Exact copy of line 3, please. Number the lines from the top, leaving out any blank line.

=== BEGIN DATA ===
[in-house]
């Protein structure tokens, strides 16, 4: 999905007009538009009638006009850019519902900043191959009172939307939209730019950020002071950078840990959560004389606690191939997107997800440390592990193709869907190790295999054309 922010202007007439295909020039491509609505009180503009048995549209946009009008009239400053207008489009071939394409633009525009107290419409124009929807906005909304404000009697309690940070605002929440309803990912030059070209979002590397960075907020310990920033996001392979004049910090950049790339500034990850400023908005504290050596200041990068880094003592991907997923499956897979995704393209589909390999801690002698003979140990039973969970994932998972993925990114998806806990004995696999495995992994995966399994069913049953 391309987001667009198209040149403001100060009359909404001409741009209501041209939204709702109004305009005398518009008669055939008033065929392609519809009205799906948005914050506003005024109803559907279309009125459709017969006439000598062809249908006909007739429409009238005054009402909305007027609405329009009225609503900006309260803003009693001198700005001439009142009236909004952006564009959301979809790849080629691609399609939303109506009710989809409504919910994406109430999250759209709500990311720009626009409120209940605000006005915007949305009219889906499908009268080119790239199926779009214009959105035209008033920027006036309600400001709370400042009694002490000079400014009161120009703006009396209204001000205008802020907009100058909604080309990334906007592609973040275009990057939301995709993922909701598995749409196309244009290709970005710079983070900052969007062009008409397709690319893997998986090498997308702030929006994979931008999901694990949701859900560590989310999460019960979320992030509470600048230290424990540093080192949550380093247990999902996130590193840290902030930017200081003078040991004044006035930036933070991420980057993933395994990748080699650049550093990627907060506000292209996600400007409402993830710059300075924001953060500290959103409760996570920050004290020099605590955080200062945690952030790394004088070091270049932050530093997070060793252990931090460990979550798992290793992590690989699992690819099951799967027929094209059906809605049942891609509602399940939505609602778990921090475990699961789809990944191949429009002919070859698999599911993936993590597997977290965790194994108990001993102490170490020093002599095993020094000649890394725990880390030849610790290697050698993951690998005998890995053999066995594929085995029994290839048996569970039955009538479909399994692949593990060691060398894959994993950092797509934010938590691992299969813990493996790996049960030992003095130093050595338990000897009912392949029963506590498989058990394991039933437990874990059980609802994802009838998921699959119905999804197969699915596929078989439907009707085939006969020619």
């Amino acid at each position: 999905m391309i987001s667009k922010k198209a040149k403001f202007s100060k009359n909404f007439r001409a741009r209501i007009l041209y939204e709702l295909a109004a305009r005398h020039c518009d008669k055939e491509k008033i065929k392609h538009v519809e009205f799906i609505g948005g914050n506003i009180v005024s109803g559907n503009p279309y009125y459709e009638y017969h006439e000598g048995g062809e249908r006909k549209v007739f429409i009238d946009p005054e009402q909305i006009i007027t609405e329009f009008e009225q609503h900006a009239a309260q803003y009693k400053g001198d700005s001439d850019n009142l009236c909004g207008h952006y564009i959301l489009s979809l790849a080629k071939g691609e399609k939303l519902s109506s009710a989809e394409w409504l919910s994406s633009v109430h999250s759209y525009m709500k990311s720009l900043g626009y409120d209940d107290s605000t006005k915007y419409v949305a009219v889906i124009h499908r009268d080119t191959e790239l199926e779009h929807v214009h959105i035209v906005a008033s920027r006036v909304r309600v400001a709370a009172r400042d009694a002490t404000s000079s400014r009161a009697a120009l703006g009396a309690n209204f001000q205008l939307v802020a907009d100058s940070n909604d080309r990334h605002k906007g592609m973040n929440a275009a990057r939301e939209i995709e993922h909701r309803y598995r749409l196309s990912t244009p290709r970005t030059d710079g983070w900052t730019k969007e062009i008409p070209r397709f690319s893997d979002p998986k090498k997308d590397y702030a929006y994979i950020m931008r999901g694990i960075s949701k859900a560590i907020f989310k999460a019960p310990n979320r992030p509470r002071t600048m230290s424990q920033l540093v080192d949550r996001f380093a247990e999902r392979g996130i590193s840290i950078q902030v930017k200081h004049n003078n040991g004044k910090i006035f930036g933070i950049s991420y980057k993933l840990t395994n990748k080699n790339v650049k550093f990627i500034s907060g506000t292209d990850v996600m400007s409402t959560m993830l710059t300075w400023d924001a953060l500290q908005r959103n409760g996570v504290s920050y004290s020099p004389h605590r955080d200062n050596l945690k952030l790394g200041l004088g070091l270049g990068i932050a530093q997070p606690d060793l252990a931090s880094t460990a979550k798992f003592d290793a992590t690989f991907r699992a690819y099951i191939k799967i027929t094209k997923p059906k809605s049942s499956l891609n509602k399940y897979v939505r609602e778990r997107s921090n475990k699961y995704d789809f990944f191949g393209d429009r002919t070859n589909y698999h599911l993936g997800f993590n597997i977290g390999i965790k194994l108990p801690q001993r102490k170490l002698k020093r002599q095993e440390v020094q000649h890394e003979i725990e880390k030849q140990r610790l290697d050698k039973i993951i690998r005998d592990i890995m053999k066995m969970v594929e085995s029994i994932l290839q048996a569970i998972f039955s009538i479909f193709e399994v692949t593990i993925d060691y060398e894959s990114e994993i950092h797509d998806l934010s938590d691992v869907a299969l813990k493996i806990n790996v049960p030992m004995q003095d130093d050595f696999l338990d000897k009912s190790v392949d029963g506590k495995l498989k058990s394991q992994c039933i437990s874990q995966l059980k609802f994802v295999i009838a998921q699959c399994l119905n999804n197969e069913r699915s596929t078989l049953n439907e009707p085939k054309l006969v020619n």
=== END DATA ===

């Amino acid at each position: 999905m391309i987001s667009k922010k198209a040149k403001f202007s100060k009359n909404f007439r001409a741009r209501i007009l041209y939204e709702l295909a109004a305009r005398h020039c518009d008669k055939e491509k008033i065929k392609h538009v519809e009205f799906i609505g948005g914050n506003i009180v005024s109803g559907n503009p279309y009125y459709e009638y017969h006439e000598g048995g062809e249908r006909k549209v007739f429409i009238d946009p005054e009402q909305i006009i007027t609405e329009f009008e009225q609503h900006a009239a309260q803003y009693k400053g001198d700005s001439d850019n009142l009236c909004g207008h952006y564009i959301l489009s979809l790849a080629k071939g691609e399609k939303l519902s109506s009710a989809e394409w409504l919910s994406s633009v109430h999250s759209y525009m709500k990311s720009l900043g626009y409120d209940d107290s605000t006005k915007y419409v949305a009219v889906i124009h499908r009268d080119t191959e790239l199926e779009h929807v214009h959105i035209v906005a008033s920027r006036v909304r309600v400001a709370a009172r400042d009694a002490t404000s000079s400014r009161a009697a120009l703006g009396a309690n209204f001000q205008l939307v802020a907009d100058s940070n909604d080309r990334h605002k906007g592609m973040n929440a275009a990057r939301e939209i995709e993922h909701r309803y598995r749409l196309s990912t244009p290709r970005t030059d710079g983070w900052t730019k969007e062009i008409p070209r397709f690319s893997d979002p998986k090498k997308d590397y702030a929006y994979i950020m931008r999901g694990i960075s949701k859900a560590i907020f989310k999460a019960p310990n979320r992030p509470r002071t600048m230290s424990q920033l540093v080192d949550r996001f380093a247990e999902r392979g996130i590193s840290i950078q902030v930017k200081h004049n003078n040991g004044k910090i006035f930036g933070i950049s991420y980057k993933l840990t395994n990748k080699n790339v650049k550093f990627i500034s907060g506000t292209d990850v996600m400007s409402t959560m993830l710059t300075w400023d924001a953060l500290q908005r959103n409760g996570v504290s920050y004290s020099p004389h605590r955080d200062n050596l945690k952030l790394g200041l004088g070091l270049g990068i932050a530093q997070p606690d060793l252990a931090s880094t460990a979550k798992f003592d290793a992590t690989f991907r699992a690819y099951i191939k799967i027929t094209k997923p059906k809605s049942s499956l891609n509602k399940y897979v939505r609602e778990r997107s921090n475990k699961y995704d789809f990944f191949g393209d429009r002919t070859n589909y698999h599911l993936g997800f993590n597997i977290g390999i965790k194994l108990p801690q001993r102490k170490l002698k020093r002599q095993e440390v020094q000649h890394e003979i725990e880390k030849q140990r610790l290697d050698k039973i993951i690998r005998d592990i890995m053999k066995m969970v594929e085995s029994i994932l290839q048996a569970i998972f039955s009538i479909f193709e399994v692949t593990i993925d060691y060398e894959s990114e994993i950092h797509d998806l934010s938590d691992v869907a299969l813990k493996i806990n790996v049960p030992m004995q003095d130093d050595f696999l338990d000897k009912s190790v392949d029963g506590k495995l498989k058990s394991q992994c039933i437990s874990q995966l059980k609802f994802v295999i009838a998921q699959c399994l119905n999804n197969e069913r699915s596929t078989l049953n439907e009707p085939k054309l006969v020619n």